An economic development expert who works with Valley cities to locate large corporations in their communities said Goodyear is positioned to easily handle the industrial construction boom it’s experiencing as well large-scale office building construction he predicts will reignite in the wake of the COVID-19 pandemic.
“When the economy is healthy, you will see office peak in the 45% to 50% range of the total (construction) pipeline,” Greater Phoenix Economic Council President and CEO Chris Camacho told the Goodyear City Council in an update on local and regional economic development during the council’s Monday, Sept. 21, work study session. “You’ve seen in just the last year and a half a very strong leaning toward industrial ... certainly in Goodyear, Glendale, Avondale and Buckeye.”
While he doesn’t expect many construction loans for new large-scale office buildings during the next three years as more employees work from home, Mr. Camacho said projects such as the 100,000-square-foot, three-story Globe Corp. speculative office building included in phase one of Goodyear’s Civic Square at Estrella Falls will go forward as planned.
Speculative projects are those developed before formal tenant commitments are in place. While Goodyear has developed speculative industrial space for more than a decade, there is little large office space in the West Valley available, and the Globe building’s anticipated mid-2022 completion puts the city in a good position to attract companies that need lots of office space.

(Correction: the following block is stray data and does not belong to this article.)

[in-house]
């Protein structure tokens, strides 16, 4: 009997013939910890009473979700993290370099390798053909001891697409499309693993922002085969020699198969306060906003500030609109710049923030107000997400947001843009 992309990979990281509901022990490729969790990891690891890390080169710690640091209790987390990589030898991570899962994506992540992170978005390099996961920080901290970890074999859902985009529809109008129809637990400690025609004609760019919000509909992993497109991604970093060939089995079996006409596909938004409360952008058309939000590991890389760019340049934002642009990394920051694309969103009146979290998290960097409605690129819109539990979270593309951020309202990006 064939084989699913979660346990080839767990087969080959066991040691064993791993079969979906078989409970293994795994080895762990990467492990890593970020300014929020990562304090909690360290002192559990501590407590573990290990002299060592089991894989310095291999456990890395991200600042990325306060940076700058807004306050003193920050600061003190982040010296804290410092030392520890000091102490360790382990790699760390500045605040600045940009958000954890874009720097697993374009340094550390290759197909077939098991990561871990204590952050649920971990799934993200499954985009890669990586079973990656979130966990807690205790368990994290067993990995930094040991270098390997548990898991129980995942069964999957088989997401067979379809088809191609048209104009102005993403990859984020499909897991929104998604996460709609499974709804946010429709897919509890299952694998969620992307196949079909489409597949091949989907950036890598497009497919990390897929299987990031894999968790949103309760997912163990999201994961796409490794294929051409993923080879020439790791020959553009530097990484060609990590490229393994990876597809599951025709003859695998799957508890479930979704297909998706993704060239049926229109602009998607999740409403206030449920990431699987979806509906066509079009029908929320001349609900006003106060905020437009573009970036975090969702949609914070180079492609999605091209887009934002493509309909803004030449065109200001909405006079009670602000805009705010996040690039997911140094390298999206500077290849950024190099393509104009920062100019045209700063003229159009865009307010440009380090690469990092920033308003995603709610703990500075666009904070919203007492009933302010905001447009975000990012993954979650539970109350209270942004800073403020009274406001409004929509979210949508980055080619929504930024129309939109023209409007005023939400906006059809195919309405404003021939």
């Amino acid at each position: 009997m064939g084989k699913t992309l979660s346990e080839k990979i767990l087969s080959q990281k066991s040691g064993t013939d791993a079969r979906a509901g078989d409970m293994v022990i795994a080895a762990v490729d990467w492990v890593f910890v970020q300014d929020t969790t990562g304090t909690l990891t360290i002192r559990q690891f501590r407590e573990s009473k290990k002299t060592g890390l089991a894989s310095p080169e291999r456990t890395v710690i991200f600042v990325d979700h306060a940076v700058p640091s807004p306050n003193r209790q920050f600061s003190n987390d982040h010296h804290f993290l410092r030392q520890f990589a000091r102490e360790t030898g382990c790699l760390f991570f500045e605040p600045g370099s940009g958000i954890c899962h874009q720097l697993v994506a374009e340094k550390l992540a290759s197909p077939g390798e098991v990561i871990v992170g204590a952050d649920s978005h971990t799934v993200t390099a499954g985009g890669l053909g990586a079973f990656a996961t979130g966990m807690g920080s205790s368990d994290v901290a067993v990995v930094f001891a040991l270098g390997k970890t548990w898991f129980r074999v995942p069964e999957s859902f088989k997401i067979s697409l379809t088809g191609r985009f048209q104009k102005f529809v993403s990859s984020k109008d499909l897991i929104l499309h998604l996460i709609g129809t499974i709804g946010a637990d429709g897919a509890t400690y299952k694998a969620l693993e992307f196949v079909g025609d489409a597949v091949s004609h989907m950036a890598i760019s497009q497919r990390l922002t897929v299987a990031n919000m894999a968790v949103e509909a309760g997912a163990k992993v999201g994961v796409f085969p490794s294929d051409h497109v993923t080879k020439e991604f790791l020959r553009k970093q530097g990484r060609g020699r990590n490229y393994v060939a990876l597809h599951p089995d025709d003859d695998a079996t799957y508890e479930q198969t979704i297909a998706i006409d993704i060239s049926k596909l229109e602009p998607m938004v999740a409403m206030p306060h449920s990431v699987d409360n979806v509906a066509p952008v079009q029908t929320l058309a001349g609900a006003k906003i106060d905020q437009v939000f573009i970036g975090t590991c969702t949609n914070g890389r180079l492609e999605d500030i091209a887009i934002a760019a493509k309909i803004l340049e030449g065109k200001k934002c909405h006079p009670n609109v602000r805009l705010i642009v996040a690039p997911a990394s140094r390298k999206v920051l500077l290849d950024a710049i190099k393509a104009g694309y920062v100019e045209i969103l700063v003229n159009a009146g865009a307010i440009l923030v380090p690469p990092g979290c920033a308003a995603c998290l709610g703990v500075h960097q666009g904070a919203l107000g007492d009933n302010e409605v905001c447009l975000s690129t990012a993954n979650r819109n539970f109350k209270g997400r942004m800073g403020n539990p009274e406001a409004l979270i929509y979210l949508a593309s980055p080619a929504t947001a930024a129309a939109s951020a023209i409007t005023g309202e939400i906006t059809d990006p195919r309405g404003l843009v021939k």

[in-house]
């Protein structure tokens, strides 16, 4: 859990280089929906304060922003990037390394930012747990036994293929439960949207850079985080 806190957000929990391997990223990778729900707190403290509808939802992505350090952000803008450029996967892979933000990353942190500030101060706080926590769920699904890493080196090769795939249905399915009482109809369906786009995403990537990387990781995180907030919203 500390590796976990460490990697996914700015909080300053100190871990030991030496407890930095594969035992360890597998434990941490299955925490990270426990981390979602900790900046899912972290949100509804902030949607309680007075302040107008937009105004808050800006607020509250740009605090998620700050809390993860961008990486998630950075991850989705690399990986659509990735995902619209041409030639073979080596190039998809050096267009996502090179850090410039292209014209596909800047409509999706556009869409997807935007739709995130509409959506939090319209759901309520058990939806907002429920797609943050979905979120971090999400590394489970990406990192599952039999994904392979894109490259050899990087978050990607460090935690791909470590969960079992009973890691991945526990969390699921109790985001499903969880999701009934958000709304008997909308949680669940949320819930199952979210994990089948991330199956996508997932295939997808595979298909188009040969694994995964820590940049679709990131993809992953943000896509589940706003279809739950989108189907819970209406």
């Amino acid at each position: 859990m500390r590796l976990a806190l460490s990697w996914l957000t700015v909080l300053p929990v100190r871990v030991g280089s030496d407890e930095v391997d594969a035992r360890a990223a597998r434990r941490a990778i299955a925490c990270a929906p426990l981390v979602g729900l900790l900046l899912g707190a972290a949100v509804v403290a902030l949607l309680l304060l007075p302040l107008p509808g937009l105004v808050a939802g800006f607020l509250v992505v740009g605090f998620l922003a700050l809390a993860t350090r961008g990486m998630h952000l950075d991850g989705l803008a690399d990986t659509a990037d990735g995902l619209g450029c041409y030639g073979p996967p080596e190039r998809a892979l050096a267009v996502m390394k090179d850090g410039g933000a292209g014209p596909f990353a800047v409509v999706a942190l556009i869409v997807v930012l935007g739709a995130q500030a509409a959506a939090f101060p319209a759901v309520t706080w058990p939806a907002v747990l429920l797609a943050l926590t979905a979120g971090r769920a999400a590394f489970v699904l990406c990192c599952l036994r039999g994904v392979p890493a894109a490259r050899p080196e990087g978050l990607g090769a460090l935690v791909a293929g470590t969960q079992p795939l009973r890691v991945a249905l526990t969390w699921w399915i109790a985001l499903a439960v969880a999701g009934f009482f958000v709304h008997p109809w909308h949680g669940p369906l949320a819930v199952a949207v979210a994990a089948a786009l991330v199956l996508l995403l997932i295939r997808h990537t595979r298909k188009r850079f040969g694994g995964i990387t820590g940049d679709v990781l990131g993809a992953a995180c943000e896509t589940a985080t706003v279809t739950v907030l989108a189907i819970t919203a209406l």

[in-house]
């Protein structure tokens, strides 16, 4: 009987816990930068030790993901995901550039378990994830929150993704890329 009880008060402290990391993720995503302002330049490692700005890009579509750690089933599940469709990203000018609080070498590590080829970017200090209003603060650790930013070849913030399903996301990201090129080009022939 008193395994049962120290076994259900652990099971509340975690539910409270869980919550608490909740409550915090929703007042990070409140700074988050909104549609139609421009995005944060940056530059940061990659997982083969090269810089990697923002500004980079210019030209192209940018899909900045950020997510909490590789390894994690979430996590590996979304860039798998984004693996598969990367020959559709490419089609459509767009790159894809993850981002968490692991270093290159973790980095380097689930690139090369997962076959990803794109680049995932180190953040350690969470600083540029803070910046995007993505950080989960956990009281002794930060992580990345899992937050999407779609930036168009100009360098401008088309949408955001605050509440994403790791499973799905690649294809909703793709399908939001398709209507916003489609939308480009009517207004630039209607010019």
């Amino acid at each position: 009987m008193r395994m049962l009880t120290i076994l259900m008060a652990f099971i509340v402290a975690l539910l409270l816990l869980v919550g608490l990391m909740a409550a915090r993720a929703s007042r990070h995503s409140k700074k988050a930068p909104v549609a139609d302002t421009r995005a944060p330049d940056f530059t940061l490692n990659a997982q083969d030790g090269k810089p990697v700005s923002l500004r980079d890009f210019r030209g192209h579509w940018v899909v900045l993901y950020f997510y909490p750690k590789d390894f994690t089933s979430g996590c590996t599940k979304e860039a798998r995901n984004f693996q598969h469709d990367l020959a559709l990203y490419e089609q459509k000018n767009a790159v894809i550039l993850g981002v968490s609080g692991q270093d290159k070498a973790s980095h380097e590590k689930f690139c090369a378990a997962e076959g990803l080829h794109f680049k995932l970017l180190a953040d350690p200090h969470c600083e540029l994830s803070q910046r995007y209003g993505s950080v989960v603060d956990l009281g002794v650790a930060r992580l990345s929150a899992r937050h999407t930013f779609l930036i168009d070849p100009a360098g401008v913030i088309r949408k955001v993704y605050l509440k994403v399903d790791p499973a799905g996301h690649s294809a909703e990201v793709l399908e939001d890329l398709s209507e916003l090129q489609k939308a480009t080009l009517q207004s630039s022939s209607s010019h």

“It’s really important for the West Valley to have office product vertical, so I’m really excited,” Mr. Camacho said. “There’s an intense east-west commute in the morning as you probably see on 10. We want to keep more of those residents in your community and have a better jobs equity balance in the market.”
In addition to the Globe Corp. building and adjacent multilevel parking garage accommodating up to 1,100 vehicles, phase one of Civic Square at McDowell Road and 150th Avenue will feature a four-story, 125,000-square-foot City Hall building with a two-story, 20,000-square-foot public library in addition to council chambers and city offices. It also will feature Civic Square Park, a central, two-acre greenspace where the city can hold activities and special events.
During the past five years, GPEC has worked with Goodyear to bring in 18 companies, generating 4,300 jobs and $2.4 billion in capital investments in the city.
Among them are Amazon, which Mr. Camacho said will bring 2,500 jobs and $250 million in capital expenditure to Goodyear; Compass datacenters (45 jobs and $350 million capital expenditure); Ferrara Candy Co. (200 jobs and $50 million capital expenditure); Microsoft (58 jobs and $350 million capital expenditure); Quetico (300 jobs and $45 million capital expenditure); and Vantage Data Centers (40 jobs and $350 million capital expenditure).
In response to an aviation question by Councilwoman Laura Kaino, Mr. Camacho said he anticipates more opportunities in cargo and industrial uses that need access to Phoenix Goodyear Airport vice passenger traffic.
“Most of the passenger traffic will be Mesa Gateway and Sky Harbor,” he said.
“No matter who gets a GPEC project, it’s good for all of us,” Councilwoman Wally Campbell said.
Watch Mr. Camacho's presentation below: